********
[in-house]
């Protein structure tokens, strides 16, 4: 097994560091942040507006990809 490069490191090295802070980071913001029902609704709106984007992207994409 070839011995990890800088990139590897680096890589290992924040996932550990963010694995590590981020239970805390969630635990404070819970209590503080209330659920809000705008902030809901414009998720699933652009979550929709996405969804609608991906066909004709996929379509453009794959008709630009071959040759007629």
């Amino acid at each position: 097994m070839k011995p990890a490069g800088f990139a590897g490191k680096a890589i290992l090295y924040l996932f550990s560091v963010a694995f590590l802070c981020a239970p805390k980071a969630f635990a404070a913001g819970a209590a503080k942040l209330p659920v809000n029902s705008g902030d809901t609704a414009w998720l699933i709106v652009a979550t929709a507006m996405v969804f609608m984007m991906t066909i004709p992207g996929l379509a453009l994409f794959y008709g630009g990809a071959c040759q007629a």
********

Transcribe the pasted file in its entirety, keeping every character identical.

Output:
[in-house]
């Protein structure tokens, strides 16, 4: 097994560091942040507006990809 490069490191090295802070980071913001029902609704709106984007992207994409 070839011995990890800088990139590897680096890589290992924040996932550990963010694995590590981020239970805390969630635990404070819970209590503080209330659920809000705008902030809901414009998720699933652009979550929709996405969804609608991906066909004709996929379509453009794959008709630009071959040759007629």
């Amino acid at each position: 097994m070839k011995p990890a490069g800088f990139a590897g490191k680096a890589i290992l090295y924040l996932f550990s560091v963010a694995f590590l802070c981020a239970p805390k980071a969630f635990a404070a913001g819970a209590a503080k942040l209330p659920v809000n029902s705008g902030d809901t609704a414009w998720l699933i709106v652009a979550t929709a507006m996405v969804f609608m984007m991906t066909i004709p992207g996929l379509a453009l994409f794959y008709g630009g990809a071959c040759q007629a």